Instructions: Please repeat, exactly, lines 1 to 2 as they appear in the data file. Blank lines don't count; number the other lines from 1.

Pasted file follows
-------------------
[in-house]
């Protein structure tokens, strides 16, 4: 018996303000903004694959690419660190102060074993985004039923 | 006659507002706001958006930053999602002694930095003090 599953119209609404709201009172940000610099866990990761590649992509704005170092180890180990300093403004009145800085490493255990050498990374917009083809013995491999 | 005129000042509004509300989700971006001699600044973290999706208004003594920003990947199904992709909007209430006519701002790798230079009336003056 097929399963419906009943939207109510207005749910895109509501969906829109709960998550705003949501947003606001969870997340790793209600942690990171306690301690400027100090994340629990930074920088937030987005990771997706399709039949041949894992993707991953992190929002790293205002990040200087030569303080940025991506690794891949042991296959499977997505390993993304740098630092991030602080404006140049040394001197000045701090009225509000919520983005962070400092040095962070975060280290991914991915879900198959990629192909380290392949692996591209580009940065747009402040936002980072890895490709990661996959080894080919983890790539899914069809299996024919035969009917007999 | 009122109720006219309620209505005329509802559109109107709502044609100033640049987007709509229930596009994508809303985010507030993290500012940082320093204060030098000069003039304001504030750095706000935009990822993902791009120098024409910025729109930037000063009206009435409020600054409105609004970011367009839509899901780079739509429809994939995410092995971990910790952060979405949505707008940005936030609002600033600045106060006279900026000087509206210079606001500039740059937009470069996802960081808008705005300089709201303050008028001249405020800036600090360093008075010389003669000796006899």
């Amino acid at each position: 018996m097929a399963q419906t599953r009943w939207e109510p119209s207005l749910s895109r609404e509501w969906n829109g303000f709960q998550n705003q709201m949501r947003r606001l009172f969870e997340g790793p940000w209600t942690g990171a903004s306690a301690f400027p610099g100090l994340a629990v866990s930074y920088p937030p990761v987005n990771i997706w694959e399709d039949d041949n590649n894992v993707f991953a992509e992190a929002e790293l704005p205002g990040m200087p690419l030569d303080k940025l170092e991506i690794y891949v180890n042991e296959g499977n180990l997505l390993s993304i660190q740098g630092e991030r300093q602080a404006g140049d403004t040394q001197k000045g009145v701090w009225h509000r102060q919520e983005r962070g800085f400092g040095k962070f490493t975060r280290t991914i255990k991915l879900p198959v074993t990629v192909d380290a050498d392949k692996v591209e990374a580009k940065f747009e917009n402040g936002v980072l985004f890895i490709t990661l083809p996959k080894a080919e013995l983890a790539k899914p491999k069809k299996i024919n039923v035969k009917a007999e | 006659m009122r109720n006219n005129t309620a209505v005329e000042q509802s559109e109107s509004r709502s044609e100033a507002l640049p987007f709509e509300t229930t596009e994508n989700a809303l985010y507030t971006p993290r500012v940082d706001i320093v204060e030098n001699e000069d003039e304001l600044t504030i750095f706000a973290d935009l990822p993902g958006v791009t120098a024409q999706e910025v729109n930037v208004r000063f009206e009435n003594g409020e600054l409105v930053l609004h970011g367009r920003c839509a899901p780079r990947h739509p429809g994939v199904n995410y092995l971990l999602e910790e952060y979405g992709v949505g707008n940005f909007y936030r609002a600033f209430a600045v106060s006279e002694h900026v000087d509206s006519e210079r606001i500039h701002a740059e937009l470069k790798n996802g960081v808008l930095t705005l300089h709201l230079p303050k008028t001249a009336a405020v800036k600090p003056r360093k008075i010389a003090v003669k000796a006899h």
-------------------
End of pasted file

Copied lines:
[in-house]
């Protein structure tokens, strides 16, 4: 018996303000903004694959690419660190102060074993985004039923 | 006659507002706001958006930053999602002694930095003090 599953119209609404709201009172940000610099866990990761590649992509704005170092180890180990300093403004009145800085490493255990050498990374917009083809013995491999 | 005129000042509004509300989700971006001699600044973290999706208004003594920003990947199904992709909007209430006519701002790798230079009336003056 097929399963419906009943939207109510207005749910895109509501969906829109709960998550705003949501947003606001969870997340790793209600942690990171306690301690400027100090994340629990930074920088937030987005990771997706399709039949041949894992993707991953992190929002790293205002990040200087030569303080940025991506690794891949042991296959499977997505390993993304740098630092991030602080404006140049040394001197000045701090009225509000919520983005962070400092040095962070975060280290991914991915879900198959990629192909380290392949692996591209580009940065747009402040936002980072890895490709990661996959080894080919983890790539899914069809299996024919035969009917007999 | 009122109720006219309620209505005329509802559109109107709502044609100033640049987007709509229930596009994508809303985010507030993290500012940082320093204060030098000069003039304001504030750095706000935009990822993902791009120098024409910025729109930037000063009206009435409020600054409105609004970011367009839509899901780079739509429809994939995410092995971990910790952060979405949505707008940005936030609002600033600045106060006279900026000087509206210079606001500039740059937009470069996802960081808008705005300089709201303050008028001249405020800036600090360093008075010389003669000796006899």